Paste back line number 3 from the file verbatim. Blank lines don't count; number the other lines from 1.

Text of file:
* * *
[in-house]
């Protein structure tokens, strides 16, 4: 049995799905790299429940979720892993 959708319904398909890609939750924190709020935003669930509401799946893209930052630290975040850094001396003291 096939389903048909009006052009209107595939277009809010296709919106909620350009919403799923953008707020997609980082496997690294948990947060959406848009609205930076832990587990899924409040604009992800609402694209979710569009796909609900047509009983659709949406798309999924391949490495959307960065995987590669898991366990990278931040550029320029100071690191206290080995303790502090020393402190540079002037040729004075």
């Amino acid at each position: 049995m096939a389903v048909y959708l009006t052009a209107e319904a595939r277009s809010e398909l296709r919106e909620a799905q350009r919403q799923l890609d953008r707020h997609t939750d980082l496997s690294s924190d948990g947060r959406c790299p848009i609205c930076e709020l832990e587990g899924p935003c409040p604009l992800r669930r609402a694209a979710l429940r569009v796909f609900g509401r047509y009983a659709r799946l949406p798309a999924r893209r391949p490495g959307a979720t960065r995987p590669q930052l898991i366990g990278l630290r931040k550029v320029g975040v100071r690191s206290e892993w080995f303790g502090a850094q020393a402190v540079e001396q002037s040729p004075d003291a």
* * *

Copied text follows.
């Amino acid at each position: 049995m096939a389903v048909y959708l009006t052009a209107e319904a595939r277009s809010e398909l296709r919106e909620a799905q350009r919403q799923l890609d953008r707020h997609t939750d980082l496997s690294s924190d948990g947060r959406c790299p848009i609205c930076e709020l832990e587990g899924p935003c409040p604009l992800r669930r609402a694209a979710l429940r569009v796909f609900g509401r047509y009983a659709r799946l949406p798309a999924r893209r391949p490495g959307a979720t960065r995987p590669q930052l898991i366990g990278l630290r931040k550029v320029g975040v100071r690191s206290e892993w080995f303790g502090a850094q020393a402190v540079e001396q002037s040729p004075d003291a």